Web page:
16 Best for  nature lovers

Where Lough Avalla Farm Loop, Co Clare

What A varied outing through an abundance of natural habitats which starts from Mullaghmore Crossroads. Here, a green lane leads towards the Jeuken family organic farm before it dives right into a hazel forest and passes a holy well. Upwards then to spectacular limestone karstlands, which in late spring and summer are a profusion of wild flowers. Fractured limestone benches now lead to a Neolithic burial cairn offering super vistas over the Burren landscape. As the trail gallops east beneath some immense cliffs, your eyes are drawn to the scene-stealing contours of limestone on Mullaghmore – the aptly titled, Queen of the Burren. The route then traverses timeless farmlands before decanting you back at the Jeuken farmyard.

Getting there From the village of Corofin, take the Kilfenora road, turn right at Killinaboy, pass a school and continue to the trailhead, where there is parking.

Start / Finish Mullaghmore crossroads.

Level Easy – ideal for those who enjoy easy rambling.

Length / Time 6km / 2.5 hours

Pack Fleece and raingear, walking poles are useful; but leave the dog behind – this is a mutt-free route.

Refuel at Lough Avalla Farm Tearooms for hot beverages, cake, scones and elderberry cordial. The Jeuken family serve with a smile and just ask for a donation when you drag yourself away.

17 Best for dramatic views

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Dramatic views over Valentia Island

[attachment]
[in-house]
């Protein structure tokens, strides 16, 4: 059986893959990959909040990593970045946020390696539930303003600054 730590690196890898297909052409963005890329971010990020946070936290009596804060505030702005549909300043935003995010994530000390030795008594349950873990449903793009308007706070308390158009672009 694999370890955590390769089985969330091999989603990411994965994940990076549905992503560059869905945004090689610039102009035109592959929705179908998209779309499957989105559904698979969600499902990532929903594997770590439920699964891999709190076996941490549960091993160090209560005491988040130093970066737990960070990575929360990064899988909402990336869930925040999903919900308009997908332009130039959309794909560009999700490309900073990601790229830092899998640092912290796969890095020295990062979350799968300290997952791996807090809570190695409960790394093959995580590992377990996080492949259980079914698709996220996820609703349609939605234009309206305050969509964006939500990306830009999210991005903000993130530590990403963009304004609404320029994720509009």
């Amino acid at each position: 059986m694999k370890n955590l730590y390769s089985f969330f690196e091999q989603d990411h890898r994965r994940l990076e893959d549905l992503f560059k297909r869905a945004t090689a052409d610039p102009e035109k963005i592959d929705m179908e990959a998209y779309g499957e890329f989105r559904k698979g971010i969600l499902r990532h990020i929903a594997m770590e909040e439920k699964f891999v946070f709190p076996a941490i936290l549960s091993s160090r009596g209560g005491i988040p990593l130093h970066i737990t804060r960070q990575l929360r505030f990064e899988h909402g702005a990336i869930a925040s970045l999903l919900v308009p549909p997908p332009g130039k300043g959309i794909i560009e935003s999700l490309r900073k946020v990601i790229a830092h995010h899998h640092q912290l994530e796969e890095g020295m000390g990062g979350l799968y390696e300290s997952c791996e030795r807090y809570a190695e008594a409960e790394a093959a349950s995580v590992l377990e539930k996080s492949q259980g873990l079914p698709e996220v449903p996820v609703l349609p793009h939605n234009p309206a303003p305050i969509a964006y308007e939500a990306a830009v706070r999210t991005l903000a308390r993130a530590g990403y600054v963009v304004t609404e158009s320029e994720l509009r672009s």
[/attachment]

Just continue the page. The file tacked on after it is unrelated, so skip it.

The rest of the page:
Where Cnoc na dTobar, Co Kerry

What If you love spectacular views, this one is for you. The mountain has been a sacred site since pagan times when the ancient Lughnasa Festival was celebrated on its summit. The trail starts near sublime Coonana Harbour and meanders uphill with great views constantly unfolding. The easy-to-follow path is marked by 14 Stations of the Cross, leading to an imposing Celtic cross on the summit. Here, a majestic 360-degree vista radiates over the Atlantic Ocean, Skellig Rocks, Valentia Island, West Cork, Carrauntoohil, the Blasket islands, the Dingle peninsula and back to MacGillycuddy Reeks. Arguably this is Ireland’s finest mountaintop viewing point. Descend by your route of ascent.

Start / Finish At the Coonanna car park.

Getting there Leave the N70 Ring of Kerry road to cross the bridge in Cahersiveen. Take the first right and second left, signposted Coonana Harbour. Pass St Fursey’s Well and begin from the parking beyond.